Connect the positive terminal of a 10 cell NiMH battery to the Pin 1, a lower tap (maybe cell 3) to pin 5, and a higher tap (cell 7) to pin 3. You may consider two resistors (maybe 470R) in series with the tappings to limit the current in case of a fault. The negative terminal must be connected to GND. The input resistances of Tap1/2 are something like 9475 Ohms, and from the voltage readings (you find them in the diagnosis->power menu) I gess the internal ADC has a 10 bit resolution, 2.048V reference and an input voltage divider of approximately 10:1. To be precise, one LSB is internally weighted with 19.9883mV. I don't know, what the tapped voltages are used for in the Squeezebox, mainly to monitor the battery I gess.
The complete schematic:
The function of two pins is unknown:
Pin 4 is being pulled to GND with a ~10k resistor. The state of this pin seems to have no influence to the radio and is neither a handshake signal for the serial communication.
Pin 2 is even more strange. It must be some kind of analog input since it has some internal DC filter. I have drawn an equivlent circuit for this pin, maybe you have an idea?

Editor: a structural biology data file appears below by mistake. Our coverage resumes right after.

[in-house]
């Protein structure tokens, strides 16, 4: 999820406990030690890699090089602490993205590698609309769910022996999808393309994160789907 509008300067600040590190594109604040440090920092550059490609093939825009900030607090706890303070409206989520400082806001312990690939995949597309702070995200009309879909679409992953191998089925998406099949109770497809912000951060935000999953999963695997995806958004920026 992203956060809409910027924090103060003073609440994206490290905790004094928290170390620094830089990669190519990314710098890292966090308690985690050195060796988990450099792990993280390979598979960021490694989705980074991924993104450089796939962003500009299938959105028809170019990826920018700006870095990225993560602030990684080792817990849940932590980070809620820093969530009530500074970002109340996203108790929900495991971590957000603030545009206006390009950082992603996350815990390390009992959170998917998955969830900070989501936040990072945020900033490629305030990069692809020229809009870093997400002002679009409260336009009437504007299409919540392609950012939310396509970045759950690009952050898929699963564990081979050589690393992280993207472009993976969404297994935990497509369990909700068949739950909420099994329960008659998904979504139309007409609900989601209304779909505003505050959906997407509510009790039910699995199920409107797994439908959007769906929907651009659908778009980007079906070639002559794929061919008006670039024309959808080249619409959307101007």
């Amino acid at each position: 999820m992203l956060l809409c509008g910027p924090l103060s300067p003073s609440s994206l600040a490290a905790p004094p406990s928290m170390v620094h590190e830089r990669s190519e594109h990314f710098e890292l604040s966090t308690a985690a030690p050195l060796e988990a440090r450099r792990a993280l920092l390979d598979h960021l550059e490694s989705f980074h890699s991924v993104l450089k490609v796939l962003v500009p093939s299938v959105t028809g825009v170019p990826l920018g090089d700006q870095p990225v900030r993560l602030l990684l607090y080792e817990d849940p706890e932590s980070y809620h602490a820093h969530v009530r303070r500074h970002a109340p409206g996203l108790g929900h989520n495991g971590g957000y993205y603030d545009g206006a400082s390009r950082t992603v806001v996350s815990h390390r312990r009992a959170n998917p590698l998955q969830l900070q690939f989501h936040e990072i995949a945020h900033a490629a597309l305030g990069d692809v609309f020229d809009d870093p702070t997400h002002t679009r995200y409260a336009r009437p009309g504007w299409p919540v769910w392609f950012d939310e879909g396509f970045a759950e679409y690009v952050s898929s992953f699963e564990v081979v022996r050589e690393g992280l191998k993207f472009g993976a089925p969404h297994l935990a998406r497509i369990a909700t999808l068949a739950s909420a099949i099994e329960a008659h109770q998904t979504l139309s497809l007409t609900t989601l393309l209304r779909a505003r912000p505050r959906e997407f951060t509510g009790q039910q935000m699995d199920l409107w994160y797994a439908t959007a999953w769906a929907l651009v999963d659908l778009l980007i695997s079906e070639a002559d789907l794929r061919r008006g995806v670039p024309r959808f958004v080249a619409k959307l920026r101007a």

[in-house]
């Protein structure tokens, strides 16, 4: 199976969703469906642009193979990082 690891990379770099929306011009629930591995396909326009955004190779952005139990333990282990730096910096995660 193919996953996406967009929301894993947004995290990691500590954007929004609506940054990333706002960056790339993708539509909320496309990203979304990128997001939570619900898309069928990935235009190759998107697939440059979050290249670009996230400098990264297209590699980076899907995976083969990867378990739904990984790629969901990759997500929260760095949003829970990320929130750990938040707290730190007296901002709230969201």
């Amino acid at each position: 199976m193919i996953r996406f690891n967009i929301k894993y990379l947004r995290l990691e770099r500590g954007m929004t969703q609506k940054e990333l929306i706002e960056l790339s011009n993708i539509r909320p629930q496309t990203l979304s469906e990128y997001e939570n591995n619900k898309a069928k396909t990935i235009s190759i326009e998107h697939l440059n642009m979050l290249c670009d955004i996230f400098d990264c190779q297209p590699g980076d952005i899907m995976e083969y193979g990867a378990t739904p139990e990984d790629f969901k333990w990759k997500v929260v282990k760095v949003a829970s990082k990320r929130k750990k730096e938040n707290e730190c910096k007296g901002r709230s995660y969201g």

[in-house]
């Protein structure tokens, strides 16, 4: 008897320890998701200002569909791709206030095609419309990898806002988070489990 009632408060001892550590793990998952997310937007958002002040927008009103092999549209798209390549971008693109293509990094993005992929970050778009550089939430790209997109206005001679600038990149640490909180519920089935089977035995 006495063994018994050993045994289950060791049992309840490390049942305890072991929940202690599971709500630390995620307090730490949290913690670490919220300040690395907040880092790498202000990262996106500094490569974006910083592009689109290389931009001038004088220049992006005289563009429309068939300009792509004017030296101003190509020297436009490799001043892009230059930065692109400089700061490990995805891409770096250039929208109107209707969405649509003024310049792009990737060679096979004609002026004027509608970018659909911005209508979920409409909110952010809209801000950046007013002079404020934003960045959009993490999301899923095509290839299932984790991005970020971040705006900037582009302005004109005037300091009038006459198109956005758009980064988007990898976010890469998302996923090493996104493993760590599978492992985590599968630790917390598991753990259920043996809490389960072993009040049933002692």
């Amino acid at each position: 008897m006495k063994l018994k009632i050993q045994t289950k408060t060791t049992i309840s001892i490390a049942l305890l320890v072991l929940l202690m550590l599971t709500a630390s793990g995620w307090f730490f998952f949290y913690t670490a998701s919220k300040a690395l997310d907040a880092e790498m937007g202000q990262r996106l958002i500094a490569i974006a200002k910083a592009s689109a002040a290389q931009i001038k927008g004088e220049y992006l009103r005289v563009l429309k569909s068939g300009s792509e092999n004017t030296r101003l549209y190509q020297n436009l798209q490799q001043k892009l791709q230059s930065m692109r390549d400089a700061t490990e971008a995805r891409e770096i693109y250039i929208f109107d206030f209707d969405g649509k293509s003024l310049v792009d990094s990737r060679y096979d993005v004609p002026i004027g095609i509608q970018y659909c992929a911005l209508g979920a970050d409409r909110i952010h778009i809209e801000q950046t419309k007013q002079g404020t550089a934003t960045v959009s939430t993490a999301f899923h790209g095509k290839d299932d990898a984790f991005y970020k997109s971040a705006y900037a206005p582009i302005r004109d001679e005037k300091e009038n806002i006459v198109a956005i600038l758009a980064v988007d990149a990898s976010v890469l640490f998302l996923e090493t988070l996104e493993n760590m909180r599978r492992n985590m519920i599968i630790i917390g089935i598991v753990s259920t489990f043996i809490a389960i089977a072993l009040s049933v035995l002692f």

The Squeezebox Radio uses a pack of 10 NiMH AA cells connected in series. I found this by connecting my laboratory power supply (set to ~13V or so) to the squeezebox instead of the battery, and connect the SB to the AC adaptor. The SB then tries to charge my ps to something like 16.1V, and after exactly 1 second recognises that there is nothing to charge, so the voltage falls back to the set voltage of 13V. Since the charge termination voltage for Lithium Ion cells is strictly at 4.20V/cell, such a battery would certainly be overcharged and damaged.
Voltage Squeezebox response 16.1V Maximum voltage during charge 11.1V Displays "Low Battery" 10.6V Shutdown